Usual Service is Resumed 4


It was unedifying to watch Cameron and Brown at Prime Minster’s questions trading stupidities on security which they hoped would impress the electorate, presumably via the Murdoch press.

Cameron pressed for the banning of Hizb-ut-Tehrir, on the basis of an old quotation allegedly from a Hizb-ut-Tehrir leaflet in Germany, which HuT have always denied. Brown sensibly queried whether this was sufficient evidence.

HuT believe in the establishment of an Islamic Caliphate to unite the Muslim lands. That is a strange thing to believe in, but I can see no reason why the belief should be illegal. Certainly driving them underground would be a great deal more dangerous. HuT arguably function as a safety valve, providing a non-violent outlet for fundamentalist Muslims in the UK. To ban them is tantamount to saying that fundamentalist Muslin belief ought itself to be illegal.

Brown then decided to outdo Cameron in useless but hopefully populist proposals. He regurgitated Blair’s favourite about needing to be able to deport people to countries where they are liable to be tortured or killed (which would involve resiling from Article 3 of the UN Convention Against Torture). He also proposed identity cards. This time Cameron made the sensible response that compulsory ID cards did not stop the Madrid bombers.

In fact, there is no reason to believe that any of these daft proposals would have had the slightest effect on the events of the last few days. Predictably, nobody suggested that we stop invading other people’s countries and killing their people. Now that might make a difference.


4 thoughts on “Usual Service is Resumed

  • Tonys Akiller

    I recall HT protested outside some central Asian embassy a year or two ago due to the fact that the government of that country had massacred hundreds of innocents, something reminiscent of Tiananmen square (sorry for all the vagueness). Guess how loudly the Western canaries cheeped then? I seem to recall some reporting of it being as though some Islamic fundamentalists (yawn) were going to blow up the embassy! Can't have HT going around being concerned with human rights and anti-oppression can we, after all the hard work we put into demonising the crap out of them. Incidentally I knew people associated with HT in Manchester. I regarded them as intelligent and patient people, very polite and civil. They were very willing to discuss their philosophy with me at that time, me a non-Muslim. Yes they passionately believed in Kalifah, but (of course) they believed it from the point of view that it would be a force for justice and peace.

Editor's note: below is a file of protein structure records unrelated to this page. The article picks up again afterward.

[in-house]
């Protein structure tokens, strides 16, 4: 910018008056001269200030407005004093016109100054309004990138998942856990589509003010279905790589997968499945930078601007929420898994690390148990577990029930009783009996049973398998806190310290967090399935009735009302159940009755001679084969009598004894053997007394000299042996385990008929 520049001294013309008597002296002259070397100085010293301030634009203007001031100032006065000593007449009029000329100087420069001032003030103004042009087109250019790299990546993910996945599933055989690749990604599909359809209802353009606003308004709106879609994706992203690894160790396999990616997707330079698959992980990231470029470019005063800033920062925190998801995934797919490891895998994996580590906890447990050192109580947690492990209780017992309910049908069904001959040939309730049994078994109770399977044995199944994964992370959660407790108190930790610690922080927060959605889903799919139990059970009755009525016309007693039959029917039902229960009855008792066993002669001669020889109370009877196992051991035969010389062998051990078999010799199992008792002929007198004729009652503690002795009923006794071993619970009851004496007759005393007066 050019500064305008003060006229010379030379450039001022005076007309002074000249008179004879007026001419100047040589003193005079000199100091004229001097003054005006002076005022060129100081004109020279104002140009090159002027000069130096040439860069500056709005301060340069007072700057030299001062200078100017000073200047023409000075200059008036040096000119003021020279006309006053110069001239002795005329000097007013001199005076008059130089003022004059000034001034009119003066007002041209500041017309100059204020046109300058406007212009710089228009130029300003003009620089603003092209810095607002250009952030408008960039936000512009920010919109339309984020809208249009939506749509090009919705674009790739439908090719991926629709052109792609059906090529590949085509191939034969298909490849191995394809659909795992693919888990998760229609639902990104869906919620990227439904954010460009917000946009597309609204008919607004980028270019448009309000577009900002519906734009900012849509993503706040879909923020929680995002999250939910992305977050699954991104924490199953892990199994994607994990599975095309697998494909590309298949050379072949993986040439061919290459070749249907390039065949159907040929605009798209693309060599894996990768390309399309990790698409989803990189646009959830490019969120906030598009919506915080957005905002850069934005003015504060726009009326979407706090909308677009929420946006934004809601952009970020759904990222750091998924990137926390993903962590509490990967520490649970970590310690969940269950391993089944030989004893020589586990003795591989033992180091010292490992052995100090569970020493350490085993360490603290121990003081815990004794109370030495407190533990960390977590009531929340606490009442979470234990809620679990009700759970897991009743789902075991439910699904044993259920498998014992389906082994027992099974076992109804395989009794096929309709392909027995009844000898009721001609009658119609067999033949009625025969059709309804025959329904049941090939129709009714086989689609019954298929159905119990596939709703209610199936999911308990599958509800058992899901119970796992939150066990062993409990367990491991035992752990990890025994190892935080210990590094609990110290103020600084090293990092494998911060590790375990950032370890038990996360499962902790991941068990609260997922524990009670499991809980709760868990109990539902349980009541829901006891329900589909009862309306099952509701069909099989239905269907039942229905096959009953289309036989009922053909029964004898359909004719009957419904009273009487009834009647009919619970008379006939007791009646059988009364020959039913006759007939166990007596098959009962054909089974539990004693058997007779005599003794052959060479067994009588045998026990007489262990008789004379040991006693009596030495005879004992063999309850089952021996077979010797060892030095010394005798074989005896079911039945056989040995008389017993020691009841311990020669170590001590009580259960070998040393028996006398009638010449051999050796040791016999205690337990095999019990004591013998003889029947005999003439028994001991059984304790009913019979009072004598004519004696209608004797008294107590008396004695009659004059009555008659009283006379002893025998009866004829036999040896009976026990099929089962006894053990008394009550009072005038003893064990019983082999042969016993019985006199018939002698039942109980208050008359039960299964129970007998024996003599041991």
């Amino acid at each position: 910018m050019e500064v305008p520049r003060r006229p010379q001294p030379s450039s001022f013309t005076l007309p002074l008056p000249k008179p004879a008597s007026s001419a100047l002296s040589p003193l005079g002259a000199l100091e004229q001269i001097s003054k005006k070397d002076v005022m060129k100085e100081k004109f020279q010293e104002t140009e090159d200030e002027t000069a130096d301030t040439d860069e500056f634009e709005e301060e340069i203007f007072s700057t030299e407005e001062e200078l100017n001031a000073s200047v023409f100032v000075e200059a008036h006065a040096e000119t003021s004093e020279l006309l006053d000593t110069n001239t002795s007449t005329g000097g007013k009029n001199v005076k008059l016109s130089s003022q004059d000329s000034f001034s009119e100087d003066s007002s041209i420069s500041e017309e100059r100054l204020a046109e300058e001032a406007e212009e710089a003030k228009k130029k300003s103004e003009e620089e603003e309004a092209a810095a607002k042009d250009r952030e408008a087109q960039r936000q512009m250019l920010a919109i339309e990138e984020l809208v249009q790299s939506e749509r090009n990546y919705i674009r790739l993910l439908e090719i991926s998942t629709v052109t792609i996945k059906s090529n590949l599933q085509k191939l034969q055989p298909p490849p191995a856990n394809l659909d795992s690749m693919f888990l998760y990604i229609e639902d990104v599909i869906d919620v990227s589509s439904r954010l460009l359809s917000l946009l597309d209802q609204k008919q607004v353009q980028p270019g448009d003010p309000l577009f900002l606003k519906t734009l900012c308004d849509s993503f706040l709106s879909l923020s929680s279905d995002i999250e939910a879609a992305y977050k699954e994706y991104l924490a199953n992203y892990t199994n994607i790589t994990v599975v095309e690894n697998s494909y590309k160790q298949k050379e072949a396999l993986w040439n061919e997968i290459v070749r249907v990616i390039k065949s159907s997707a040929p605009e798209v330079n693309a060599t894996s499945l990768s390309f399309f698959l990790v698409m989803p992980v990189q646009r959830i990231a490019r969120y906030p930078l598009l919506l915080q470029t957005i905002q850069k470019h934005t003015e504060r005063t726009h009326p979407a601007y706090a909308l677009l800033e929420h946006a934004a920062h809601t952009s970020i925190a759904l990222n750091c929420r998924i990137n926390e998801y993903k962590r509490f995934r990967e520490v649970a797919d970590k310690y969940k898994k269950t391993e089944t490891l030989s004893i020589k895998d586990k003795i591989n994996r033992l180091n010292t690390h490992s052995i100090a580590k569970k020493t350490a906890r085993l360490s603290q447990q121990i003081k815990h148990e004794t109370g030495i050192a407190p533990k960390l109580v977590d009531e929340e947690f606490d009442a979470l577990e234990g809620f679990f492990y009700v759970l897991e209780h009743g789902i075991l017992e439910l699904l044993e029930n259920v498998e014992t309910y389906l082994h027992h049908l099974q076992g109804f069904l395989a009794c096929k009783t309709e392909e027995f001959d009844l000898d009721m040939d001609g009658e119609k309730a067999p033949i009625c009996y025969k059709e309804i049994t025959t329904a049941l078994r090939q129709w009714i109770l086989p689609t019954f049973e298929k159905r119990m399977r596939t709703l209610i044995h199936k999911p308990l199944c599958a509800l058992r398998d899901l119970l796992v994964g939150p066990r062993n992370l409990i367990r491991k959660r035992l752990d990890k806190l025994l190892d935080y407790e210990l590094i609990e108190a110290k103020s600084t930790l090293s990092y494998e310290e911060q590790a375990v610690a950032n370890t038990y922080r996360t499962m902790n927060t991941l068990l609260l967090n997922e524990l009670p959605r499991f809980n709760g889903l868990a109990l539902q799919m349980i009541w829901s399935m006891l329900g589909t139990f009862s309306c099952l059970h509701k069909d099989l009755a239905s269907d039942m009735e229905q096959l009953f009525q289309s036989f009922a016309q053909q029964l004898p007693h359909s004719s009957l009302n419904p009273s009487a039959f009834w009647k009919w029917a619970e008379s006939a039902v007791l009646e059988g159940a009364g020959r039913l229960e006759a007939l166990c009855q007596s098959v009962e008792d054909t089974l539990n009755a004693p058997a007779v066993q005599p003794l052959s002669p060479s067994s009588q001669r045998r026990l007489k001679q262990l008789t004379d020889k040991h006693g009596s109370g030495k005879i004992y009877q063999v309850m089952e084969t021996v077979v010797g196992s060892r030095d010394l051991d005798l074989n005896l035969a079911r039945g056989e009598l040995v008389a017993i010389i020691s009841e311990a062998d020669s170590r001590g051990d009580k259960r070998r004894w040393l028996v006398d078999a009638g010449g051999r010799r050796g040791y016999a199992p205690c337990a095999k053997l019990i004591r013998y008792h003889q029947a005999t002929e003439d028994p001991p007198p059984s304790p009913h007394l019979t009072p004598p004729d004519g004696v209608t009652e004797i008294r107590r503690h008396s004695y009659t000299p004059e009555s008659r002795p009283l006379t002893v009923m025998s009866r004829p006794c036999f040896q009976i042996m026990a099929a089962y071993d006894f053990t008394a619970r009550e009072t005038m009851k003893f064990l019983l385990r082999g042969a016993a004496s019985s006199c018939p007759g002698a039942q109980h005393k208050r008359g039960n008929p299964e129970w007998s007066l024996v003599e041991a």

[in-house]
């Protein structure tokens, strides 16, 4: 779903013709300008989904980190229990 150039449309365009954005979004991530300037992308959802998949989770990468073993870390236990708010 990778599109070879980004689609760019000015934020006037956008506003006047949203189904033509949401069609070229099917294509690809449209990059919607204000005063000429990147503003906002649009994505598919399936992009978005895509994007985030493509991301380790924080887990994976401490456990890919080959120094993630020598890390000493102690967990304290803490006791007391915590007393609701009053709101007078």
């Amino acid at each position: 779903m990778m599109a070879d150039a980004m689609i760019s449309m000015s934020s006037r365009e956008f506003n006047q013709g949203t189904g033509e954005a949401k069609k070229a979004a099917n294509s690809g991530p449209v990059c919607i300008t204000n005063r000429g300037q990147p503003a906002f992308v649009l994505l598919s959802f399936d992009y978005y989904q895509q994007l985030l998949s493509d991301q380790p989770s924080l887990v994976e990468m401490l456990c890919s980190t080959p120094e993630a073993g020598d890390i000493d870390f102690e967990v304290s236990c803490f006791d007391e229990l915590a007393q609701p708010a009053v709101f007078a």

• Chuck Unsworth

    Brown was badly briefed (if at all). But it was interesting to see Reid's intervention – for which Brown should feel indebted. That said, it's quite easy for either side to make these gesture political moves. Maybe the time has come for politicians (yes, all politicians) to step back from point-scoring and do something to actually resolve the situation.

  • Sabretache

    It's so depressing to witness these set-piece appeals to supposed popular prejudice; and particularly so when much of that prejudice is the direct consequence of blatant fear-mongering by the same people. I find absolutely nothing to choose between the major parties in this regard. It is one of the most pernicious ingrained vices of the political classes.

  • abujamal

    "Predictably, nobody suggested that we stop invading other people's countries and killing their people. Now that might make a difference."

    Some habits are hard to break, especially when they support addictions. Burglaries support heroin, invasions support oil and expanding markets for industrial consumerism.

    I've read repeatedly that muslims are involved in most of the world's current bloody conflicts. I've seldom seen that comment illuminated by the fact that they are in historically muslim lands, and usually imported there from America and/or its allies or proxies.

    I'm nearly through Andrew Sinclair's "An Anatomy of Terror." The first three-quarters of the book is a history of Europe, interwoven with several chapters of the history of America.

    How does the song go? "I'm proud to be an American, at least I know I'm free …" It's interesting to see what some people continue for centuries to imagine that they're free to do.

    Somewhere, there's a piper waiting for his pay …

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